But Markowitz, a Nobel laureate honored in 1990 for his pioneering work, is not resting on his laurels or indeed his laureate.
Markowitz, who turns 84 this month, is working in collaboration with Dallas-based 1st Global on a new book that refines his earlier thinking about risk and return. Its goal: to provide investors with even better information about what they should expect from their portfolio selections over the long haul.
Says Markowitz: “While it is true that the well-advised investor may encounter unanticipated hardships, the ill-advised investor courts almost certain disaster.”
Sales Seminar columnist Bill Good has been involved in some 5,000 financial advisor teams over the years. He knows their strengths and their weaknesses. In this article, he explains the 10 biggest mistakes advisors make in the team building process.
Here is a small sample of Bill’s wit and wisdom: “There is a huge difference between a bunch of people doing stuff, and a team. Think about a baseball team. When it’s time to pitch the ball, the team members know to throw it to the pitcher. The catcher does not even think for a second of throwing it to the shortstop who will then pitch to the batter. Every one of the nine positions has a precisely defined role.
“Imagine a baseball team with no job descriptions. Nine people go on the field. The umpire throws out a ball. What do they do? Most likely bicker and argue over who is going to do what. Ditto for a financial services team with no job descriptions.”
Early Americans were finely attuned to the connection between taxation and self-rule. They had to be: the new nation effectively grew out of the Boston Tea Party with its battle cry “No Taxation without Representation.” Even earlier, British constitutional law was shaped by English monarchs’ need for a steady tax flow to pay for the Royal Navy (rather than relying mainly on manpower as Europe’s continental powers did). This required the crown to cooperate with wealthy barons and ultimately devolve power. That’s why Britain had the Magna Carta back in the 13th century, whereas France stayed absolutist.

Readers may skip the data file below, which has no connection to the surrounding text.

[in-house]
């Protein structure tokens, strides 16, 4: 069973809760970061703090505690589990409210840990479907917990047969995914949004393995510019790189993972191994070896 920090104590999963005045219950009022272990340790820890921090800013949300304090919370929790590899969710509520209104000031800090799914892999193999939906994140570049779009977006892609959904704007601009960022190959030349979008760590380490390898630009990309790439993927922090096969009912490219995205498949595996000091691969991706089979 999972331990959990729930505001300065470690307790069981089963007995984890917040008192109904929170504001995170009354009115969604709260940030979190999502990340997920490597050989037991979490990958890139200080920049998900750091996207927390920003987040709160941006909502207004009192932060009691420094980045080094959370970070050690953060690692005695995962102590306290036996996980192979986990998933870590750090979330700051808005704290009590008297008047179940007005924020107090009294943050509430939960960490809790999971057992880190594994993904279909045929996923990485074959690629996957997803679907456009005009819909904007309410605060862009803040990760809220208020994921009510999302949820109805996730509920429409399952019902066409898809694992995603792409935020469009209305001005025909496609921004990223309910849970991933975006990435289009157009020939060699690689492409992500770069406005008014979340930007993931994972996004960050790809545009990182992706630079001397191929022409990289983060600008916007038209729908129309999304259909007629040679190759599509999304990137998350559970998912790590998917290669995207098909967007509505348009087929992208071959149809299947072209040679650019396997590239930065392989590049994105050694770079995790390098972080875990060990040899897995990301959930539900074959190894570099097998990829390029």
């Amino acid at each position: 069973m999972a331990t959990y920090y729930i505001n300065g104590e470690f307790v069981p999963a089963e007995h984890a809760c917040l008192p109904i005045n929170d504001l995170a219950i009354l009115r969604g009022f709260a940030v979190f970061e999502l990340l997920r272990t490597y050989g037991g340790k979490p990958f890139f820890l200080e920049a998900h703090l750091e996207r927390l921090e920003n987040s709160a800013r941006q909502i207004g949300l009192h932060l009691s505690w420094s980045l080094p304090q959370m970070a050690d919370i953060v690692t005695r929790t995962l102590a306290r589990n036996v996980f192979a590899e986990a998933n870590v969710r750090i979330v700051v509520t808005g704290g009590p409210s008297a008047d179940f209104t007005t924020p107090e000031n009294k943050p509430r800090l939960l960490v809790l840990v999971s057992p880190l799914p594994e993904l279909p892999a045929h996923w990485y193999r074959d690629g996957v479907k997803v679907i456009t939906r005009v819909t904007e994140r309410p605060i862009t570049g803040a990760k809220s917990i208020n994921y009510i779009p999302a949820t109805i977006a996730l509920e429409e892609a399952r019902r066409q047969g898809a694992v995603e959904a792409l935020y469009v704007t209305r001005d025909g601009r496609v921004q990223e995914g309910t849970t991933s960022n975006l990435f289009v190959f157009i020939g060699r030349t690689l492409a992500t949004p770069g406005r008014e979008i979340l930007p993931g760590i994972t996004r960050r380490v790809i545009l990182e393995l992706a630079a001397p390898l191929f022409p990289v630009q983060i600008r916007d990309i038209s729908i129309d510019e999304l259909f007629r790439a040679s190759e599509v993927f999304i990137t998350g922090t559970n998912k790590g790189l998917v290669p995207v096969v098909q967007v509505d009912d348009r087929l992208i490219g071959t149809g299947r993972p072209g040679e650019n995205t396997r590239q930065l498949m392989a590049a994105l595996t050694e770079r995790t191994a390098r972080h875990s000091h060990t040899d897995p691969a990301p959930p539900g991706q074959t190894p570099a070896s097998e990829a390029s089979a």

In our own day, Bayer calls for a balanced budget amendment and across-the-board tax hikes on everyone – the rich, the poor and corporations — sufficient to fund the current level of government spending.
Says Bayer: “You’d be surprised how taxpayers would swamp the polls in the next election to kick the bums out and elect a president and Congress that will institute genuine public finance reform.”
In a sign of the times, 600 advisors at an Investment Management Consultants Association conference recently crammed into a training session called “Get Linked In, Not Left Out: Compliance Friendly Ways to Harness Social Media’s Power in Your Practice.” That’s no typo: 600.
As presenter Kip Gregory, a social media expert, puts it: “It points to the level of interest people have — and the desire for clarity and background. It encapsulates the single issue that most advisors are centering on: How do I use this in a way that (A) is relevant to my business and (B) doesn’t get me in trouble?”
The good news for the advisor: Regulatory compliance, a chief concern, should become clearer when FINRA expands upon its social media guidance later this year. Also, firms such as Socialware, Erado, Arkovi and Actiance are rolling out new and improved technology solutions to help advisors stay compliant as they tweet, blog and connect.